In underscoring Larkin’s hidden side—kinder, softer, more receptive and intimate—Bradford’s notes in “The Importance of Elsewhere” seem to follow in the footsteps of James Booth, whose 2014 biography, “Philip Larkin: Life, Art and Love,” attempted to counter the poet’s posthumous reputation as a bigot and boor. True, Booth argued, Larkin’s correspondence disclosed instances of racism, misogyny, and reactionary shallowness, but this was only one face of the self-contradictory, many-minded poet. Bradford, in his turn, quotes one of Larkin’s unpublished poems, addressed to Amis, in which he distinguishes, in photographic terms, between his own love interests and those of his philandering friend: “Only cameras memorise her face, her clothes would never hang among your interests.”
What drew Larkin to take pictures? Given his investment in the medium, there is curiously little mention of the subject in his published verse, essays, or letters. We’re left, for the most part, to speculate. Perhaps photography offered the poet an escape from the pressures of verbal composition, providing him with a way of taking in reality more directly, via image instead of language. Or perhaps it availed him of a private universe of references, one he didn’t necessarily wish to share with others. Bradford describes how Larkin tried to “build a world of his own, one he kept largely to himself.” Just as he held friends like Amis at a certain remove—presenting a view of himself tailored to their sensibilities—Larkin fashioned his own separate reality, observing and framing it from behind a lens.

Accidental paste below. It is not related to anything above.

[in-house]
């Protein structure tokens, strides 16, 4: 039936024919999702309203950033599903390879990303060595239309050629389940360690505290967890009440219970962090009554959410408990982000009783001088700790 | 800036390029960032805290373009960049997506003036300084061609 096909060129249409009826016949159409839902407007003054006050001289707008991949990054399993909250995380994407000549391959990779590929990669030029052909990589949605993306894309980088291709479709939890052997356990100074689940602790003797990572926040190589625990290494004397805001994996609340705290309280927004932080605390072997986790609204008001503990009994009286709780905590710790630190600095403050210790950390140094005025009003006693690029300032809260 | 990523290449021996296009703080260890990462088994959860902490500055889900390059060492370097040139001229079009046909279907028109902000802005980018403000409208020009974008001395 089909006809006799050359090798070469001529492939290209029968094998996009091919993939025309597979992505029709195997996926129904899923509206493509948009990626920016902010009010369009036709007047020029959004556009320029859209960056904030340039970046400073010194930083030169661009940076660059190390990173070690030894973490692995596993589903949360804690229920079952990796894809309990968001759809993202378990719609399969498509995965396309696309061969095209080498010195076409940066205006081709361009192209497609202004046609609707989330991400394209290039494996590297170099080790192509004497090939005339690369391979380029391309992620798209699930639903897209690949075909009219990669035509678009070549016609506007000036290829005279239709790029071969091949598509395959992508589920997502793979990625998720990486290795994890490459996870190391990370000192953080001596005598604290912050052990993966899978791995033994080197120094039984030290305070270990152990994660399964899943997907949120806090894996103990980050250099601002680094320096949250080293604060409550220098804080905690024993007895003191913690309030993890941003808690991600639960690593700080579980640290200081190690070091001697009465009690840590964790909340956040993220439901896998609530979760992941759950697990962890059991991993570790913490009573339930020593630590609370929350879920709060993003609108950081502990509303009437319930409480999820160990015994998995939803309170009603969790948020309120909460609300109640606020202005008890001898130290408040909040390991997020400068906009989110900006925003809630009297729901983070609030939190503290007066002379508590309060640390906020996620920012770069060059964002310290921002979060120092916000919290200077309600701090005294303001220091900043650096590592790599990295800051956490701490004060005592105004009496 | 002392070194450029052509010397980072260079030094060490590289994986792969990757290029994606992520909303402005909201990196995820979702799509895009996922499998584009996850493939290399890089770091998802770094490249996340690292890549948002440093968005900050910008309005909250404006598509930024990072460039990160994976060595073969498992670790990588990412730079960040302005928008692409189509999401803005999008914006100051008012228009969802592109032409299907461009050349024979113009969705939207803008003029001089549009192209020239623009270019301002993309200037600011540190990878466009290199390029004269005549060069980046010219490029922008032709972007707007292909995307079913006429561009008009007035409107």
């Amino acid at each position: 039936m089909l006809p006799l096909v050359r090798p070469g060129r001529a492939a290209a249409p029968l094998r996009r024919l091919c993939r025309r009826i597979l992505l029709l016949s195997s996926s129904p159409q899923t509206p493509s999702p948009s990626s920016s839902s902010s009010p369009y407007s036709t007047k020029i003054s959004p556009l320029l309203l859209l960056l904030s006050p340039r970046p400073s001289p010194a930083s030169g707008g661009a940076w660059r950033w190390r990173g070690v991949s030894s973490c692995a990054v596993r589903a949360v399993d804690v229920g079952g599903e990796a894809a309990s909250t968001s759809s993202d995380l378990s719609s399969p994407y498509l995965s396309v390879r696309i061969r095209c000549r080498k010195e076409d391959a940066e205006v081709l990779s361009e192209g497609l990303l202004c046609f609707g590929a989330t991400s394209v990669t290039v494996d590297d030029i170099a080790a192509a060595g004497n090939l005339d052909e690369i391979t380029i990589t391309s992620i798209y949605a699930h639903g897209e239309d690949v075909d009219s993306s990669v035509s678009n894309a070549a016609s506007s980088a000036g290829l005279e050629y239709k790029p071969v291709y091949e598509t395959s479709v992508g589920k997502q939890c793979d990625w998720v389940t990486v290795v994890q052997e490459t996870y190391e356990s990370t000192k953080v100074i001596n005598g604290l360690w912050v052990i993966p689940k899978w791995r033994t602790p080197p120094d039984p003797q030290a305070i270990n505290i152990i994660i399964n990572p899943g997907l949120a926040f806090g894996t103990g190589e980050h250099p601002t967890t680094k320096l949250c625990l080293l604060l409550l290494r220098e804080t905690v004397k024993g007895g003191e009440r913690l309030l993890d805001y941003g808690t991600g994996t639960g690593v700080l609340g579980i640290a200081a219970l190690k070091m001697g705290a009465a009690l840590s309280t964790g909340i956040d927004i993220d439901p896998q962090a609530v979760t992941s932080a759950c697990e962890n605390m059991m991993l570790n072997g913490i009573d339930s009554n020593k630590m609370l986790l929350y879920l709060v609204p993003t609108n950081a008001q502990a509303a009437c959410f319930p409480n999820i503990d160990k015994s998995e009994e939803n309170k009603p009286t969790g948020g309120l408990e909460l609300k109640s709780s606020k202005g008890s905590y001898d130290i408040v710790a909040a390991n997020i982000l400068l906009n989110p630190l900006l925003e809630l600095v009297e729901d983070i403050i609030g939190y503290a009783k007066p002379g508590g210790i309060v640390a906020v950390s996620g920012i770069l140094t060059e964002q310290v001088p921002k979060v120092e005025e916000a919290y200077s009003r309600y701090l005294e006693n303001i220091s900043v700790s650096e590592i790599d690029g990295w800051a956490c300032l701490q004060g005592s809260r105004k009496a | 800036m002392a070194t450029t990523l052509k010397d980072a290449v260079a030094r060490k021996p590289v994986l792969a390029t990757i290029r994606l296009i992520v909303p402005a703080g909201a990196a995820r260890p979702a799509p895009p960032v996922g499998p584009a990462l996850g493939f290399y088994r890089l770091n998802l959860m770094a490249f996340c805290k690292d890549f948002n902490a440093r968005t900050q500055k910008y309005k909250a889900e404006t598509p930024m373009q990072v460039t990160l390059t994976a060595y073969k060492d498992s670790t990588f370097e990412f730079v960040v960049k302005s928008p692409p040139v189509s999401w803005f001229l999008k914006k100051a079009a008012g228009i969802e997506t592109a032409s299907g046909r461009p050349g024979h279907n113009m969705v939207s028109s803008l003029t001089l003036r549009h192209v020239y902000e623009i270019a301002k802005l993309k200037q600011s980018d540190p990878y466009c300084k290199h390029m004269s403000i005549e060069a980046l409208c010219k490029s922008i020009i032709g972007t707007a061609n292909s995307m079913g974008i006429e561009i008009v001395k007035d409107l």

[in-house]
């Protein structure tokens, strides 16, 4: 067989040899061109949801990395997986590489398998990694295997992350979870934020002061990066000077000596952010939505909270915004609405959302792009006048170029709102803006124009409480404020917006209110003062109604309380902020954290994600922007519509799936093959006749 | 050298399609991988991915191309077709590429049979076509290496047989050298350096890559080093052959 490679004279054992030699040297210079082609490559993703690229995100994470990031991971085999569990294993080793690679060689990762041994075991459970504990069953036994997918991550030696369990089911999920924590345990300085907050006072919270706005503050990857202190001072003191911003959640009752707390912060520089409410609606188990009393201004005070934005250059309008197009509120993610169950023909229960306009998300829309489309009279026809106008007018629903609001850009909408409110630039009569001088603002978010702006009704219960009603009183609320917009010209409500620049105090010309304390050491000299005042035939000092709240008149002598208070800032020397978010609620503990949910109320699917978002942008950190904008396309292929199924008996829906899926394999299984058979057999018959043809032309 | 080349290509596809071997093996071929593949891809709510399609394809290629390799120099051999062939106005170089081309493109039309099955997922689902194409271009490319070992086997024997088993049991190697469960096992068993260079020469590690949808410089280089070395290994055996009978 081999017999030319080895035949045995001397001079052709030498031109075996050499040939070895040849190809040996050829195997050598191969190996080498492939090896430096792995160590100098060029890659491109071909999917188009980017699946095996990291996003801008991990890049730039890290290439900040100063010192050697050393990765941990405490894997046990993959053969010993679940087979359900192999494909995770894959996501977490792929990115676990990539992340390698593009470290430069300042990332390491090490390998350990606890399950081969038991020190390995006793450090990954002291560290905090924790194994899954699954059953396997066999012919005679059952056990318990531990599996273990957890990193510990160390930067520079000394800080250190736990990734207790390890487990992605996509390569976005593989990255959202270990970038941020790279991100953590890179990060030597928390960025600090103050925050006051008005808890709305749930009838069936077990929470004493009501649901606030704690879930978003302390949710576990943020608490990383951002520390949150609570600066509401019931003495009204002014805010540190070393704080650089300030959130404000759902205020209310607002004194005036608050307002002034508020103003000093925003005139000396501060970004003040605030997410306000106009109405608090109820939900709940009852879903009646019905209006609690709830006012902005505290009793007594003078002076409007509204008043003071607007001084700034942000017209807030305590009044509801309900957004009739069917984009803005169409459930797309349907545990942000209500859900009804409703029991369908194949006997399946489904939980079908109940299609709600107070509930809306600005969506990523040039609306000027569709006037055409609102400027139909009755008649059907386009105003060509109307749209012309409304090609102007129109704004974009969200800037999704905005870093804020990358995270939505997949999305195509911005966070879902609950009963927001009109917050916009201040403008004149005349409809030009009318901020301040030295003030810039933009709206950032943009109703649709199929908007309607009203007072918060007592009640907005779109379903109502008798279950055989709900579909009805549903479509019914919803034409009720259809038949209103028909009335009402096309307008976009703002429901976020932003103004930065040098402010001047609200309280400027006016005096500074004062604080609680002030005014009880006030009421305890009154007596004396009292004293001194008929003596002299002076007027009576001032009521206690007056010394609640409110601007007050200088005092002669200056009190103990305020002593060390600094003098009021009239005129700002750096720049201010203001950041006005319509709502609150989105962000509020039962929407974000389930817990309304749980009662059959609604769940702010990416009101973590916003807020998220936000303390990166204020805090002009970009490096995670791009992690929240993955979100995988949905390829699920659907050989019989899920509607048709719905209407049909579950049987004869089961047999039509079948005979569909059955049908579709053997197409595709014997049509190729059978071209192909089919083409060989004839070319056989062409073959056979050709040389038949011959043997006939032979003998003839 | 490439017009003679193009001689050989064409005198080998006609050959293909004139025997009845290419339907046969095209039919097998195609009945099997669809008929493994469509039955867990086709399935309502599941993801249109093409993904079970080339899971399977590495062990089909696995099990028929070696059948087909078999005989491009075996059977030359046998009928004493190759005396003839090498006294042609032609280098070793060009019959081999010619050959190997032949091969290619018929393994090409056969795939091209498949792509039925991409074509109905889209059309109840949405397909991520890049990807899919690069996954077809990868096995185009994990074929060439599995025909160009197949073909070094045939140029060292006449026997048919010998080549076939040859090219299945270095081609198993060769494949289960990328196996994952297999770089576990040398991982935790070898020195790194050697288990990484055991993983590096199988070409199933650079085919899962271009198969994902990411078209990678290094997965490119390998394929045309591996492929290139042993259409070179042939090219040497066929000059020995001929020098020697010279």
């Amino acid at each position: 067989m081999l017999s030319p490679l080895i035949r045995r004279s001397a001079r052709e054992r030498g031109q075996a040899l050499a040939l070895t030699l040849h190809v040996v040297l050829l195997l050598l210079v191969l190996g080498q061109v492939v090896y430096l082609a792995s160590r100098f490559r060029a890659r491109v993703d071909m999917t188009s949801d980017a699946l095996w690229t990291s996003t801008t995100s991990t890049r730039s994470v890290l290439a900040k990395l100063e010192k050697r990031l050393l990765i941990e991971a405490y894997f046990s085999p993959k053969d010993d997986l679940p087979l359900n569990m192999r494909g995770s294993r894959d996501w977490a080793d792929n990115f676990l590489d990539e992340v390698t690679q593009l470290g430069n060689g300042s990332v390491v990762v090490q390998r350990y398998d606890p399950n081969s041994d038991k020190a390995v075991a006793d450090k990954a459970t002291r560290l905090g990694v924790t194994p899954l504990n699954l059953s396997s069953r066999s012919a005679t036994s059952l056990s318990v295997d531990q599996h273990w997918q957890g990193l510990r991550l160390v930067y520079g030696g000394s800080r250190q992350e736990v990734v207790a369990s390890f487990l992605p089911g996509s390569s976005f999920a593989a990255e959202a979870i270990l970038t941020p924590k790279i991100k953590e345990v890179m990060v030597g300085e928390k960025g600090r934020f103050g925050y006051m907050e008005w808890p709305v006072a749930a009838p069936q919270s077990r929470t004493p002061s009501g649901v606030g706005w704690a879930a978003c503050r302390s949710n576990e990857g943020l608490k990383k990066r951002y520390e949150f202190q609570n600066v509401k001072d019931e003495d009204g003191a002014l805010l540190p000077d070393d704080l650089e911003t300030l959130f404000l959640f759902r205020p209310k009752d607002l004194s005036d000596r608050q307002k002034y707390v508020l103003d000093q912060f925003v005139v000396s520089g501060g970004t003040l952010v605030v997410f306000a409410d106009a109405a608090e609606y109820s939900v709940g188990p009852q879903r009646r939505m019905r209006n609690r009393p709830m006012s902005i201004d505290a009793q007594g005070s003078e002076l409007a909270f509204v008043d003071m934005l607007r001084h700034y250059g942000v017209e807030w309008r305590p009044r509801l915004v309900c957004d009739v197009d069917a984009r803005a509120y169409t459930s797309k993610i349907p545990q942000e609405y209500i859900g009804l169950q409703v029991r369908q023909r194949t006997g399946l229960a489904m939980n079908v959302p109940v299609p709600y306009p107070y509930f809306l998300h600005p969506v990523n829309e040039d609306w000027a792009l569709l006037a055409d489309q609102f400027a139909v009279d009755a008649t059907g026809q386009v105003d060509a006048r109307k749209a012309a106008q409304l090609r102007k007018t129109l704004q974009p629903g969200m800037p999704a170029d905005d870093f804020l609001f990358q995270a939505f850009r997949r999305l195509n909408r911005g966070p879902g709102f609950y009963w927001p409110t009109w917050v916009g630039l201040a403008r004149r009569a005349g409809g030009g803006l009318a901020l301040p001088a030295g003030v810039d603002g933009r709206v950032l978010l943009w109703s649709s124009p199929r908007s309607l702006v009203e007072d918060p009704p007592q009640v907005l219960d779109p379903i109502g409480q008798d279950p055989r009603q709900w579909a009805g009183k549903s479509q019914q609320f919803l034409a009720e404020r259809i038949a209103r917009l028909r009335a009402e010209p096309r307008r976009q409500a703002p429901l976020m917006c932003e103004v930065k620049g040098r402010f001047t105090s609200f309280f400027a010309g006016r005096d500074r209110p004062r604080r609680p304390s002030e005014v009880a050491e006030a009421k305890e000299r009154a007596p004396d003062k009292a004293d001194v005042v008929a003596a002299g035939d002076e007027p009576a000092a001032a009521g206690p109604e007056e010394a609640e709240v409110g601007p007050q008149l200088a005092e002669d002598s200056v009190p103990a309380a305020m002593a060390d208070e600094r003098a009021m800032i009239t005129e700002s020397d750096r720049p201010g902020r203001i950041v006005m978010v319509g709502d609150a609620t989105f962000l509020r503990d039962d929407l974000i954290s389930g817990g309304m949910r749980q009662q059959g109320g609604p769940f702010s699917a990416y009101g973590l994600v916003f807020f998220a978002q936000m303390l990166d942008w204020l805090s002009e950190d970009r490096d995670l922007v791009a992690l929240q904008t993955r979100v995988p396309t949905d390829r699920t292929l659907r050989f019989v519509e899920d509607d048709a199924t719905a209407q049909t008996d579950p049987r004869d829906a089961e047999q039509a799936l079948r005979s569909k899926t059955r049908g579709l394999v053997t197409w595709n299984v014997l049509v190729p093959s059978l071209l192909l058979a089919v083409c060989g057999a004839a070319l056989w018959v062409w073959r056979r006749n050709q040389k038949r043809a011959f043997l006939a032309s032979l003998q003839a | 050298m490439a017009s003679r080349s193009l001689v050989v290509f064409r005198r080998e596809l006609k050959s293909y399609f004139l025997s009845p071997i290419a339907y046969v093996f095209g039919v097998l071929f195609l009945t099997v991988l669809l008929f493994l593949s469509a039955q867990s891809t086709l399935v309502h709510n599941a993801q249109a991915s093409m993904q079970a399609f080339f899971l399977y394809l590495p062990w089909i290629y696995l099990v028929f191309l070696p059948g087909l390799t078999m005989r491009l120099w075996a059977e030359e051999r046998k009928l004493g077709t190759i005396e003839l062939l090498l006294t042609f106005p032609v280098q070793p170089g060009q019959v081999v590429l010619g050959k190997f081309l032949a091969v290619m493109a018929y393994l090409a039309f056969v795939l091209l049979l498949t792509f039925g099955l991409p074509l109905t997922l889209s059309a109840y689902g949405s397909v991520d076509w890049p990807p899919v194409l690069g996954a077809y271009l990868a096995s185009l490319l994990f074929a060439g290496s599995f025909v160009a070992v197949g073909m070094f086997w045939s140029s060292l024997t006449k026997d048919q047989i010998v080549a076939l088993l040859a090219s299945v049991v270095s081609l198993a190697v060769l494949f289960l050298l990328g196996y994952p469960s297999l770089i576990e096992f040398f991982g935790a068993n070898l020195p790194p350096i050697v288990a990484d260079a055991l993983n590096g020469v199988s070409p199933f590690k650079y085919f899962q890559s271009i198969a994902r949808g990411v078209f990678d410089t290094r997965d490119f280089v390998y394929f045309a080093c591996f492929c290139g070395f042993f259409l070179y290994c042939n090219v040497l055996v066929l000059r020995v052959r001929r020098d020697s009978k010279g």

Larkin’s 1953 poem “Lines on a Young Lady’s Photograph Album” supplies another shred of insight. The poem describes a man looking at photographs of his lover, and alternates between tones of artful seduction and distressed accusations against photography itself: “But o, photography! as no art is, / faithful and disappointing!” Photographs, Larkin suggests, by faithfully recording the past, convince us that it was real, like the present. But this feeling in turn provokes heartbreak, as we are forced to confront a reality “no one now can share,” from which we have been tragically cut off. The images in the young woman’s album, Larkin writes, are
In every sense empirically true!
Or is it just the past? Those flowers, that gate,
These misty parks and motors, lacerate
Simply by being over; you
Contract my heart by looking out of date.
This awareness of loss and separation, of the irrecoverable pastness of the past, is what compelled Larkin to write poetry. As he put it, in a 1958 radio interview with the BBC, poems preserve “a particular kind of experience, a feeling that you are the only one to have noticed something, something especially beautiful or sad or significant.” Photography, like poetry, may have simply provided him a way of noticing and preserving. It seems fitting, then, that in the late nineteen-seventies, when the muse of poetry abandoned Larkin, several years before his death, he ceased taking pictures as well.